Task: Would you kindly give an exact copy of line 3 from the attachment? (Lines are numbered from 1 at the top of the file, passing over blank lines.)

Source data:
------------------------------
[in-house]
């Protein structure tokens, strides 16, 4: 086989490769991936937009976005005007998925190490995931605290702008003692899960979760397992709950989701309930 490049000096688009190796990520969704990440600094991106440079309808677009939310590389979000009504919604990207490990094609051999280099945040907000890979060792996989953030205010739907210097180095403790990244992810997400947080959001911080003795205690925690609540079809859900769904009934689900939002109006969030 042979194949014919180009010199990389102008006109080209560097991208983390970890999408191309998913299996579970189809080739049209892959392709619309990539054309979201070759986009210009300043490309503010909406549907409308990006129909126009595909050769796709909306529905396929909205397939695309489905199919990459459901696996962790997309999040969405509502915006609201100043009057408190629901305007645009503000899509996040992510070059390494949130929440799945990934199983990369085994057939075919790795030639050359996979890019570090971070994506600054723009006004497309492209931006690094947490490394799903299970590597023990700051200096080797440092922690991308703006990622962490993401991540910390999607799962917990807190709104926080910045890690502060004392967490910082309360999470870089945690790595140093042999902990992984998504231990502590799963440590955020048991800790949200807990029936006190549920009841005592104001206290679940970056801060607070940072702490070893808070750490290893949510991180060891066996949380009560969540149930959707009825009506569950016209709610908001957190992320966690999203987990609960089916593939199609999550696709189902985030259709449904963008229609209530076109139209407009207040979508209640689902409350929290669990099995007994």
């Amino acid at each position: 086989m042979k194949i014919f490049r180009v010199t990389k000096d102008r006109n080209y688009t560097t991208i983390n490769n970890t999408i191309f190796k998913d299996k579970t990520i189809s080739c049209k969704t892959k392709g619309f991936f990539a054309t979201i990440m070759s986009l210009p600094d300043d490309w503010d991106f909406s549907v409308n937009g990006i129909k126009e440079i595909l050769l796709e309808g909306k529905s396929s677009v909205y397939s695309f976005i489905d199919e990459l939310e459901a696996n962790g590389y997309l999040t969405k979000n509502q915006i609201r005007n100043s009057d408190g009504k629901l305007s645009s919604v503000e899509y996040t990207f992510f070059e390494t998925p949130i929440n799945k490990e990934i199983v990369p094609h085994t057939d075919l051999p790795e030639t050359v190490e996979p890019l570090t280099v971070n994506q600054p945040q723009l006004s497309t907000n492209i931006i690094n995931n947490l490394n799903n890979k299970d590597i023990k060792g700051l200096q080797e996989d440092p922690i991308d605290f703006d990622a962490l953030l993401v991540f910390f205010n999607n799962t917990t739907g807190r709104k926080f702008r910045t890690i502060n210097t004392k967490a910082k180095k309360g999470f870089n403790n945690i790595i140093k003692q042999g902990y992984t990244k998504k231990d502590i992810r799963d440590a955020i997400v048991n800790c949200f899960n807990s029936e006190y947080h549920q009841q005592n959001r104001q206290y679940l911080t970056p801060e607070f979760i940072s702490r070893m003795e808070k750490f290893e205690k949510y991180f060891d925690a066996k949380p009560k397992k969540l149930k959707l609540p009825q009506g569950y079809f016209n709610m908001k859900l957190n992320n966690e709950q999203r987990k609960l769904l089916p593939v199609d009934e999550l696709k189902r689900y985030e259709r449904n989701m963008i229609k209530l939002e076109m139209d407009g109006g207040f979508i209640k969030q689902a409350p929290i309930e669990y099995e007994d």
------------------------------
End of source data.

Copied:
């Amino acid at each position: 086989m042979k194949i014919f490049r180009v010199t990389k000096d102008r006109n080209y688009t560097t991208i983390n490769n970890t999408i191309f190796k998913d299996k579970t990520i189809s080739c049209k969704t892959k392709g619309f991936f990539a054309t979201i990440m070759s986009l210009p600094d300043d490309w503010d991106f909406s549907v409308n937009g990006i129909k126009e440079i595909l050769l796709e309808g909306k529905s396929s677009v909205y397939s695309f976005i489905d199919e990459l939310e459901a696996n962790g590389y997309l999040t969405k979000n509502q915006i609201r005007n100043s009057d408190g009504k629901l305007s645009s919604v503000e899509y996040t990207f992510f070059e390494t998925p949130i929440n799945k490990e990934i199983v990369p094609h085994t057939d075919l051999p790795e030639t050359v190490e996979p890019l570090t280099v971070n994506q600054p945040q723009l006004s497309t907000n492209i931006i690094n995931n947490l490394n799903n890979k299970d590597i023990k060792g700051l200096q080797e996989d440092p922690i991308d605290f703006d990622a962490l953030l993401v991540f910390f205010n999607n799962t917990t739907g807190r709104k926080f702008r910045t890690i502060n210097t004392k967490a910082k180095k309360g999470f870089n403790n945690i790595i140093k003692q042999g902990y992984t990244k998504k231990d502590i992810r799963d440590a955020i997400v048991n800790c949200f899960n807990s029936e006190y947080h549920q009841q005592n959001r104001q206290y679940l911080t970056p801060e607070f979760i940072s702490r070893m003795e808070k750490f290893e205690k949510y991180f060891d925690a066996k949380p009560k397992k969540l149930k959707l609540p009825q009506g569950y079809f016209n709610m908001k859900l957190n992320n966690e709950q999203r987990k609960l769904l089916p593939v199609d009934e999550l696709k189902r689900y985030e259709r449904n989701m963008i229609k209530l939002e076109m139209d407009g109006g207040f979508i209640k969030q689902a409350p929290i309930e669990y099995e007994d």